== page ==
'I've never worked harder': Chris Hayes on life as a journalist in the age of Trump
In his new book, A Colony in a Nation, MSNBC host Chris Hayes argues that there isn't just one criminal justice system in the United States, but two: The nation, where along with affluence comes the kind of measured law enforcement one would expect in a democracy; and the colony, overseen by the type of regime that wouldn't look out of place in an occupied territory. In the nation, officers face accountability, and residents who have run-ins with the authorities are given more leeway, their civil rights never an afterthought. Meanwhile, in the colony — think Ferguson and Chicago's South Side — primarily minority populations aren't given the same due process or benevolence, and keeping order comes above all else.
While speaking recently at Scripps College in Claremont, California, Hayes shared what has shaped how this country views law and order and policing, and how politicians have played on people's fears to carve out these colonies within a nation. Before the event, Hayes spoke with The Week about his new book, as well as his day job covering the minutiae of President Trump's White House, and how it's changed the way he reports. Here's a lightly edited and partial transcript:
On the interplay of Trump and the concept of a colony in a nation:
I think that he is very much a creature of law and order politics, very much a creature of New York City in the 1980s and '90s. He famously took out the full page ad about the Central Park jogger case, calling for the death penalty for people who would later be exonerated. He signed an executive order that was very much in line with the law and order rhetoric. He's talking about getting tough, he's talked about how he's going to send the feds to Chicago, about how the Chicago police are having a hard time because they're too politically correct. Everything about his rhetoric and politics points towards a more punishing sort of occupying force; he definitely endorses that entire framework.
That said, it is the case that administration of the colony and administration and construction of the criminal justice system in the country is not really done by the president. It's done by thousands of different municipalities. One of the most remarkable things about the system we built is how many different entities had to cooperate in its construction — every county, city, town, state legislature, district attorneys, from line district attorneys sitting in an arraignment court all the way up to the elected prosecutor to the attorney general. Everyone during a 30-year period essentially was pulled by the same force of politics. The threat of him is less what he does politically — although there are some bad things he can do politically, particularly on the drug war — and more about him empowering a kind of political rhetoric that has this kind of magnetic force throughout the entire system.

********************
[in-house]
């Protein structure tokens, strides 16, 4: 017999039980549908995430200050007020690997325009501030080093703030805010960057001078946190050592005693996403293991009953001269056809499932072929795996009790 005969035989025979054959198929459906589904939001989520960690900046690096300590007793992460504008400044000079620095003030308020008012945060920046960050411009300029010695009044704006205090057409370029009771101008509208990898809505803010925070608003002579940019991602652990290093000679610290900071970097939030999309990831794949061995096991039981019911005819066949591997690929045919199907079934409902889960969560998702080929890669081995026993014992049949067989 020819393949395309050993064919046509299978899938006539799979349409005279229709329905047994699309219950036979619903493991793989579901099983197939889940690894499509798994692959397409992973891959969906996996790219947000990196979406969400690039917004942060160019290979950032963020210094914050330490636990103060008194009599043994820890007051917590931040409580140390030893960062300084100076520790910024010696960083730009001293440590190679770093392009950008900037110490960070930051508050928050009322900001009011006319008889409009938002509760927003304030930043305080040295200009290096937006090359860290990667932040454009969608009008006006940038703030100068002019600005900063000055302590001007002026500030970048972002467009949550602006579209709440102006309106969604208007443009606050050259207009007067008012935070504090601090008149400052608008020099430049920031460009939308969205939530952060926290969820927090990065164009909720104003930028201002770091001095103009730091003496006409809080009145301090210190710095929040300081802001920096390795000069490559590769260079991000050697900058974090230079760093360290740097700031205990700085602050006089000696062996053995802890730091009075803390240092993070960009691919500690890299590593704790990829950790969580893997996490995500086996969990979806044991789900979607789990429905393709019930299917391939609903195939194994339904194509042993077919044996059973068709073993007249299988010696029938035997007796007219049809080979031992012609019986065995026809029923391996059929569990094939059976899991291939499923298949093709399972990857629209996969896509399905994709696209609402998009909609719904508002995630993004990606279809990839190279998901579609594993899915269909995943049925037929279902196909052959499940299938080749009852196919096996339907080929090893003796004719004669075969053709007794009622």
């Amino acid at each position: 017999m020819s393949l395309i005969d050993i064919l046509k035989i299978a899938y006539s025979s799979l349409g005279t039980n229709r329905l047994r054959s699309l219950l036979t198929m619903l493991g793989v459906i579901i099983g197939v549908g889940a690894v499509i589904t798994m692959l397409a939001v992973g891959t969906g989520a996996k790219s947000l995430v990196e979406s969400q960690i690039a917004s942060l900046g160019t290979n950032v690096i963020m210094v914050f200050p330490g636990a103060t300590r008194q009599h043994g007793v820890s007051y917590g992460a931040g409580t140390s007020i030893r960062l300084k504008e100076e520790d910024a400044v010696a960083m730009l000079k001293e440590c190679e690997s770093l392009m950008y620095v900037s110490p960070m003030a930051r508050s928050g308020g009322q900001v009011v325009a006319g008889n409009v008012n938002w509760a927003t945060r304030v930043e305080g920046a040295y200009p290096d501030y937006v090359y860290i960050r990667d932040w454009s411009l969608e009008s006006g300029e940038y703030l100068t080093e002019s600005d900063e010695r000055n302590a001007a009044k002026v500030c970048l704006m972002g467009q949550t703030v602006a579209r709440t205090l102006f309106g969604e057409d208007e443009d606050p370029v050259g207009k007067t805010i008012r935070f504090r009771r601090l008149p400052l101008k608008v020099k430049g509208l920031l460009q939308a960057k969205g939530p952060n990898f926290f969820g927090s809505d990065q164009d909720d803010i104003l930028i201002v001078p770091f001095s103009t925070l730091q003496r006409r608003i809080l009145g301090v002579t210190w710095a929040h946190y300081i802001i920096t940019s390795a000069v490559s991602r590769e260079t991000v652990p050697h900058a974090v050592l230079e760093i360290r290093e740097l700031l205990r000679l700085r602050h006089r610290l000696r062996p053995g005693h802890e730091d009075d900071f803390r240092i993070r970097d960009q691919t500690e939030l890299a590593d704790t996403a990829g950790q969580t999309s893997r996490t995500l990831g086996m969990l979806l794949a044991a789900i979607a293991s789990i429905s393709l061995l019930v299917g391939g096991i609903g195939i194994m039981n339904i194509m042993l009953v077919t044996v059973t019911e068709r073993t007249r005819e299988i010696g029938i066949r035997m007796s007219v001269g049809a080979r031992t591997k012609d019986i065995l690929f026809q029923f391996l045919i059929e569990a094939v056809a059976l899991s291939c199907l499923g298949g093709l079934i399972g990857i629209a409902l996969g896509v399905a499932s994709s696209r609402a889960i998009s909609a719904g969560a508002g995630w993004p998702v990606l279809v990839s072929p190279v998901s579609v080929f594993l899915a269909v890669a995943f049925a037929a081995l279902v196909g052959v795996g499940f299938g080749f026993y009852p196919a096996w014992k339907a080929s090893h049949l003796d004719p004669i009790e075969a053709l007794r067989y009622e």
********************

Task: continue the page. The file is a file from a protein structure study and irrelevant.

On trying to cover social and public policy issues in the age of Trump:
The Trump administration eats up the news cycle every day. What I will say is that there are more and less substantive stories about him, and I think one of the things we've been trying to focus on are the more substantive ones. To me, the health-care fight was fascinating because it was both a big, dramatic, news-grabbing fight, and also deeply substantive and important. The details of the bill mattered, the fights were about the substance of the bill, it wasn't about a thing he said in a Saturday morning tweet. I think that's one of the things we try to do is make sure we're always keeping our eye on the ball in terms of the actions of the administration, whether it's the executive order or a story we broke about plans to expand family and immigrant detention by 600 percent. That tends to be the focus of the show.
On the one question he most wants to ask the president:
On Friday, the question I wanted to ask him was — I even tweeted this at him, somewhat trollingly — I would just love someone to engage him in an interview about the details of the bill that he was pushing. For instance, how do you think the requirement of community rating provisions in insurance markets will interact with withdrawing the essential health benefit requirements? Those two things are in serious policy tension, there's a possibility you'll essentially cast the sick out of the system, do you think that will happen? You would not get anywhere because he would redirect. All he says about the bill is that it's terrific, and we know from behind closed-door meetings it was the same, he had no command, but I would like to just try to engage him in that.
On how covering Trump has changed him as a journalist:
I would say I've never worked harder than I have in the last 60 days in some ways. It requires a huge amount of attention, the sheer amount to consume and synthesize has grown, but I also think that in some ways the most important thing is to just kind of double-down on your basic process, priorities, and principles as a journalist — a commitment to clarity, to rigor, to good faith, to skepticism of official claims, all of these basic things that you have to kind of double-down on, that become even more important in covering.
On the timing of A Colony in a Nation, taking into consideration the country's political climate:
It's funny, there's one mention of Trump in the book. The book is very much not about Donald Trump, but I feel like it actually has added urgency because it's precisely about a kind of cultivation of a particular mindset in voters, particularly white voters and white fear, evocation of the possibility of order, the idea of needing someone to secure you from the threat of constant decline. All of these things that have produced the mass incarceration system that we have are precisely the most profound rhetorical registers in which he operates, and so it seems to me like it's sort of more important now than ever.